At the end of last year, I reached an academic milestone: I got my name on an office door. I was pretty stoked, and posted a short video of myself, grinning like a maniac in front of said victory door.
But it occurred to me that the post didn’t capture the reality of my academic journey so far.
Sure, I’d just started a cool job that I like very much. I also spent the majority of the last year either unemployed or on short-term, part-time, or casual contracts. I was resoundly rejected from multiple academic positions and fellowship grants, only making it through to the interview stage once. And I spent a lot of time feeling really, really crap and completely wracked by self-doubt. It sucked.
So today’s message is directed to other early career researchers on the employment roundabout: if you’re finding it hard, you’re not alone.
Round and round we go
A quick introduction to early career research (ECR) contracts, for those outside our ivory-towered realm. Most of the available jobs are contract work, and most are short, ranging from six months to three years (Five is exceptionally rare. 1-2 years is more the norm). Casual work is common. Contract extensions are often alluded to, but never assured.
Short-term academic contracts are a tricky beast. You’re supposed to behave as if you’re not going to suddenly become unemployed. You don’t say ‘no’ to things just because they are beyond the end of your contract. You make long-term plans, collaborations and consulting projects. You work hard. You be excellent. And you hope it’ll work out.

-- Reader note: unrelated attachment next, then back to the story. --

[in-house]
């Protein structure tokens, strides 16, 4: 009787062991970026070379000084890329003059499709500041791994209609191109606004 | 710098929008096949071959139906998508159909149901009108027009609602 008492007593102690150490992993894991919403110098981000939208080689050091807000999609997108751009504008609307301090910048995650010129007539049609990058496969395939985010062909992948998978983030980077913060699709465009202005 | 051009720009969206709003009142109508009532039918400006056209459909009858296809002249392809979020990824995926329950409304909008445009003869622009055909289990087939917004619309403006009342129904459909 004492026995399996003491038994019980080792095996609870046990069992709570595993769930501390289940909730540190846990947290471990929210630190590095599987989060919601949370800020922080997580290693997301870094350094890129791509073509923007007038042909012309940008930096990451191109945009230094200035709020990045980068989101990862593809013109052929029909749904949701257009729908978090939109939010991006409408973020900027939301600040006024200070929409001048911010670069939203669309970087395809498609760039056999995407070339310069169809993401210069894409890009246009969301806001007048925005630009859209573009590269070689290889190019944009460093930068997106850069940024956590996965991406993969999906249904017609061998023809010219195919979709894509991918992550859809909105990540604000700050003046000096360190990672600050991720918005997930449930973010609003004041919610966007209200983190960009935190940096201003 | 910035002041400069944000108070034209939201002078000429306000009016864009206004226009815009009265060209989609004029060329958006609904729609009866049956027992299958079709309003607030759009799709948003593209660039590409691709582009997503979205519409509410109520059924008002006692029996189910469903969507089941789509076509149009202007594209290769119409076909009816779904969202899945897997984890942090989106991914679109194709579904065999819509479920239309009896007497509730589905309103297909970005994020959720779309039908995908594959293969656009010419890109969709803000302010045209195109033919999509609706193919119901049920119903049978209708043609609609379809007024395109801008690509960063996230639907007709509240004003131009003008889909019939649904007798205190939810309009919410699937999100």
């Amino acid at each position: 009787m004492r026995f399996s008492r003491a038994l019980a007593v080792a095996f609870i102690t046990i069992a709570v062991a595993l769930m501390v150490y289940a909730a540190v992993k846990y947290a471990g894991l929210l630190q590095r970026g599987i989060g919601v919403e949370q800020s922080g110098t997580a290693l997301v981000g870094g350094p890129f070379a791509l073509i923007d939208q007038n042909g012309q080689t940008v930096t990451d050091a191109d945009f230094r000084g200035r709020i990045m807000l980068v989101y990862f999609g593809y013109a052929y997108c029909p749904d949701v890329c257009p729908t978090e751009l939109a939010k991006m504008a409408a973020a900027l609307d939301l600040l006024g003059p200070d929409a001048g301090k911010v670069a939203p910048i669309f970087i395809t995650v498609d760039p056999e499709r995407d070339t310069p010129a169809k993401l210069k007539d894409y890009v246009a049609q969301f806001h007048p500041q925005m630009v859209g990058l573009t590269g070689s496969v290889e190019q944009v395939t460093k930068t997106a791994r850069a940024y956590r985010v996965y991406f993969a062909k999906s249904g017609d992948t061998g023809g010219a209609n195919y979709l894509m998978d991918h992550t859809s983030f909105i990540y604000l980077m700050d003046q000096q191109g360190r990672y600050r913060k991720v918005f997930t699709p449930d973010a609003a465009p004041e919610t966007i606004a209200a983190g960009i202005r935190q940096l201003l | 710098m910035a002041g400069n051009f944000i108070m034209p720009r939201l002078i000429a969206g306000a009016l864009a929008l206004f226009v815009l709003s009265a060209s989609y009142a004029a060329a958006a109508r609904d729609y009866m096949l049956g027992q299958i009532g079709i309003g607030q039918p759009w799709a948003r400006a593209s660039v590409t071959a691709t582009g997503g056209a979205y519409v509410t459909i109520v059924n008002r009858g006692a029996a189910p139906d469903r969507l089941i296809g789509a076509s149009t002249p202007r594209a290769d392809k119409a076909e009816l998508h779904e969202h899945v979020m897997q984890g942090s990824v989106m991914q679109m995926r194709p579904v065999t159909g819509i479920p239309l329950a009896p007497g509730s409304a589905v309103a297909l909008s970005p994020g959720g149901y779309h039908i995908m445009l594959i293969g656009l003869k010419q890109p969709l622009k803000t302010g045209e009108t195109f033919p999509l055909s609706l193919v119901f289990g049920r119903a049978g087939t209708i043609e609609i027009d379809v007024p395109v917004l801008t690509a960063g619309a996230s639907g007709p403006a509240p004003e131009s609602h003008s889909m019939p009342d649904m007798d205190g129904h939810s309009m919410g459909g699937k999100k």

If it doesn’t, you may experience some or all of the following.
Phase 1: Indulging in the melancholy
In early 2016, I found out my contact wouldn’t be extended. Technically, I didn’t get fired, but it sure felt like it.
I’d like to say I handled it with maturity and dignity, but no. I flitted between anger, disbelief, despair and whatever it’s called when you hide in a pillow fort drinking wine, watching Star Wars and practicing sad Wookie noises (I assume there’s a German word for this). The picture becomes all the more pitiful when I tell you that I can’t roll my ‘R’s.
I thought I’d ticked all the boxes. I thought I’d jumped through all the hoops. And it still didn’t work out. I was shattered.
Phase 2: A big world of no.
Due to the short-term nature of contracts, early career researchers are almost constantly looking for work. Applying for grants and fellowships is rough. It’s not just a matter for shooting off a few resumes. Applications often require superhero selection criteria, a proposed research project (as long as 8 pages), and proof of support from existing staff (signed letters). These mammoth applications can take days and days (or, more accurately, all of your nights and weekends) to complete, making rejection all the more gutting.
I faced a steady stream of rejection, including one email from the university’s HR department saying “Your HR case is now closed. Please create a new one if you need any assistance”. Ouch.
When I did receive feedback, it was generally positive – “You’re great. Just keep doing what you’re doing.” It should have been uplifting, but it wasn’t, because doing what I was doing didn’t seem to be working out and everyone else seemed to be 3 years ahead of me doing what they were doing. I was good, but not as good as that guy.
We’re a pretty tight knit bunch, and love a bit of gossip, so it was easy to find out who scored interviews. Then I’d look at their track records and yell at my computer. Then I’d look at everybody else’s track record and yell some more. For those following along at home, it’s at this point that you might like to develop a nemesis.